Chris Fitzpatrick, Director of Kunstverein München, on »Serial Protest Signs« (1998–?) by Frank Chu.
Frank Chu. Is he an artist? He doesn’t self-identify as one. Instead, he steps emphatically into viewfinders as a professional protestor, intergalactic television and movie star, and the central figure in a vast trans-temporal conspiracy. Wielding a sign with codified rows of enigmatic text, Chu travels by subway from Oakland to San Francisco, California, every day – parasitically inhabiting various protests (regardless of the message), or hoisting his sign over rush hour traffic, festivals, stadium parking lots, street parties, and wherever news cameras are filming.
Chu was born in 1960, and lives in Oakland’s Chinatown district. In the late 90s, he began receiving telepathic messages from former Soviet and UN Presidents, who informed him that he has starred in a fulllength motion picture and television series called The Richest Family since childhood. Its weekly episodes are shot with top-secret invisible cameras, and Chu and his family are owed between 3 to 50 billion USD in royalties, respectively, which continues to be embezzled by a nefarious network: former US Presidents working in trans-temporal, pluralistic configurations, shape-shifting Congressmen, the CIA, the FBI, corrupted members of his own family, Universal Studios. They earn secondsalaries working with the 12 Galaxies – a dangerous galactic array inhabited by highly advanced populations, which has attempted to murder Chu via Oakland Police officers, and regularly uses telepathy to interrupt Chu’s sleep patterns, cause him laryngitis, stunt his sex life, ruin employment opportunities, and otherwise wreak havoc in hopes of deterring his protests.
Determined, Chu has ceased neither his campaign nor the production of his signs. Initially, text in black marker calling for president (and 12 Galaxies collaborator) Bill Clinton’s impeachment was handwritten on collaged white board. Accruing donations, Chu eventually outsourced his production to Signographics in San Francisco and his signs have since contained vinyl letters on black board. Chu often collaged sticker letters to alter descriptors (»zegnatronic« to »tetratronic«, for example) and, later, his informational organization became more complex – boasting seven lines, in alternating vinyl colors.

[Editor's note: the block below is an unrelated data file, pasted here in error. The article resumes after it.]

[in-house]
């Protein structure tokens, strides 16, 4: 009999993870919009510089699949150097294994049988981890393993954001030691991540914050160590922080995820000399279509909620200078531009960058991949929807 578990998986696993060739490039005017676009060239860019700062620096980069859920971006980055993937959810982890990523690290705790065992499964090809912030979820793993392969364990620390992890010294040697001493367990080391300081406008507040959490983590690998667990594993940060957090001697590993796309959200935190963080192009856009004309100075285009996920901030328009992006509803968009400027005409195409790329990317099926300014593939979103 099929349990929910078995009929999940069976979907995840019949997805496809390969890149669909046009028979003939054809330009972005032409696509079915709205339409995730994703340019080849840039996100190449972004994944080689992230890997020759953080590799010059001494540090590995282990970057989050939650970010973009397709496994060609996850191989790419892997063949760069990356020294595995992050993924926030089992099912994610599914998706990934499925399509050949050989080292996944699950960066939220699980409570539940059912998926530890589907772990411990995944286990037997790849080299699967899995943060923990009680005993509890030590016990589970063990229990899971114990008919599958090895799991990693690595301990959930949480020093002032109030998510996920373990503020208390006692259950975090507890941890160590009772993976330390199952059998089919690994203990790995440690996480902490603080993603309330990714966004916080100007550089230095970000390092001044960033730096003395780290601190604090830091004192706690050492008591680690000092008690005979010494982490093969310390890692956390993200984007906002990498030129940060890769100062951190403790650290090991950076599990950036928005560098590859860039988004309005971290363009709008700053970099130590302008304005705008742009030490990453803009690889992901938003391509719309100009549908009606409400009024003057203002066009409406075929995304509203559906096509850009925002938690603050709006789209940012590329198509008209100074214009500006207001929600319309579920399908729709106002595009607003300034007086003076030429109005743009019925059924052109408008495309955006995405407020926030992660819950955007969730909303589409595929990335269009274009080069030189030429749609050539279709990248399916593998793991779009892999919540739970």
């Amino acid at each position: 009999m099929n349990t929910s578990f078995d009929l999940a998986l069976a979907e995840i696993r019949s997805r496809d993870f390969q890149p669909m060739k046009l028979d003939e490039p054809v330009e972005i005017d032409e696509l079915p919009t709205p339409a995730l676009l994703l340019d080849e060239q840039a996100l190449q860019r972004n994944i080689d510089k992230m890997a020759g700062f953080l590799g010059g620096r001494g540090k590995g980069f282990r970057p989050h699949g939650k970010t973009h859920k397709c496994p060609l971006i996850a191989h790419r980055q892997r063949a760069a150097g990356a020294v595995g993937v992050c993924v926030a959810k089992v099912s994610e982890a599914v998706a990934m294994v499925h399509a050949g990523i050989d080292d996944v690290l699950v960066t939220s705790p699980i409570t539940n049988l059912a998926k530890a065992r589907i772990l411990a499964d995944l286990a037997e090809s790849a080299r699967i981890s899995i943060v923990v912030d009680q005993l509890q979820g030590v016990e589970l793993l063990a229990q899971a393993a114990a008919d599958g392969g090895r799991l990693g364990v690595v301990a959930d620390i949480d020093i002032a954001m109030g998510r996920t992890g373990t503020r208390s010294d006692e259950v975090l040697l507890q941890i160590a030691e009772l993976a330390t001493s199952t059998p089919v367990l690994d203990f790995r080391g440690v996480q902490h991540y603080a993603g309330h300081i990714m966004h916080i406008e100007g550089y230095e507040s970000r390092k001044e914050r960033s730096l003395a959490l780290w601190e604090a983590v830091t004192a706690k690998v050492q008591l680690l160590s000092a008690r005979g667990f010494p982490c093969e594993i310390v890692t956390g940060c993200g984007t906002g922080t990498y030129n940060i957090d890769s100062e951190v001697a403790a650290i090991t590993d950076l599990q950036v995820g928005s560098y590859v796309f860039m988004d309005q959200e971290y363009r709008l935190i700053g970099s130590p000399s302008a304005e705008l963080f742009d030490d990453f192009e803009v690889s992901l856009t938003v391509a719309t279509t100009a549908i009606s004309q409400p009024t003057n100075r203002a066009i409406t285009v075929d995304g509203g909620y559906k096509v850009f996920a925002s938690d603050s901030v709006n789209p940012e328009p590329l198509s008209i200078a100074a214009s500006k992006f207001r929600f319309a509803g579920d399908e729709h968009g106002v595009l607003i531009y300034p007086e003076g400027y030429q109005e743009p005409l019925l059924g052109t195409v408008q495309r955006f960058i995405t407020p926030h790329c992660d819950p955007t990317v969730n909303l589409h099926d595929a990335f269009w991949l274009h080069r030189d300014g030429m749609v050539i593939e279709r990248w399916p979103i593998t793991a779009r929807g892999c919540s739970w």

Chu selects a different sign from his armory each day, and commissions a new sign weekly – with terminology and figures transmitted by telepathy and through newspapers. Today, Chu’s system involves five justified lines of codified text: at the top, in blue, the name of a complicit politician; next, in white, a quantity of populations outside our galaxy; then in red, a news source, with a review of its coverage, or with a description of alien rockets or spaceports; white again, describing advanced billionaire cosmopolitans in other galaxies; and the bottom line, in green, pointing to specific aspects of the interglacial/ intergalactic rocket societies, their advanced architectures, and technologies.
Chu’s signs are visually prepossessing, recognizable, and linguistically bewildering. Yet if difficult for us to parse, they are, for Chu, tools – conversation pieces to be publicly presented and elaborated. There’s some barres de bois rond – André Cadere’s coloured wooden bars – at play here, sure, but Chu’s on another wavelength (as well as time, space, language, politics, metaphysics, mathematics, power, class, surveillance, psychology, medicine, technology, astronomy, legality, epistemology, semiotics, parasitism, culture, science, history, fashion, conspiracy, and so on). Perhaps the vastness of space, the fluidity of dimensions, the complexity of networks, and the polyvalence of time Chu introduces make for a rather unattainable key for even my most crypto-museological aspirations, but like Chu, why not keep trying?
Chris Fitzpatrick is director of Kunstverein München and of Objectif Exhibitions in Antwerp.